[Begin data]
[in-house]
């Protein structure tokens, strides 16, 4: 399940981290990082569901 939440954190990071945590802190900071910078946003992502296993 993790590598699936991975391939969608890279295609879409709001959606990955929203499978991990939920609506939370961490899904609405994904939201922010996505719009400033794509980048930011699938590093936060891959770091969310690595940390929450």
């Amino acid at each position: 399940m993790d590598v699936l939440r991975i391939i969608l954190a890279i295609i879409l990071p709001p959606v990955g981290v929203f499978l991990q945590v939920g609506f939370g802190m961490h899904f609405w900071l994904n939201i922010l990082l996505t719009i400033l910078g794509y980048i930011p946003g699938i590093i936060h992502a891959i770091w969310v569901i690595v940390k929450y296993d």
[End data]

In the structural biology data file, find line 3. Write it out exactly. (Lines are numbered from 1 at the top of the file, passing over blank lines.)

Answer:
């Amino acid at each position: 399940m993790d590598v699936l939440r991975i391939i969608l954190a890279i295609i879409l990071p709001p959606v990955g981290v929203f499978l991990q945590v939920g609506f939370g802190m961490h899904f609405w900071l994904n939201i922010l990082l996505t719009i400033l910078g794509y980048i930011p946003g699938i590093i936060h992502a891959i770091w969310v569901i690595v940390k929450y296993d």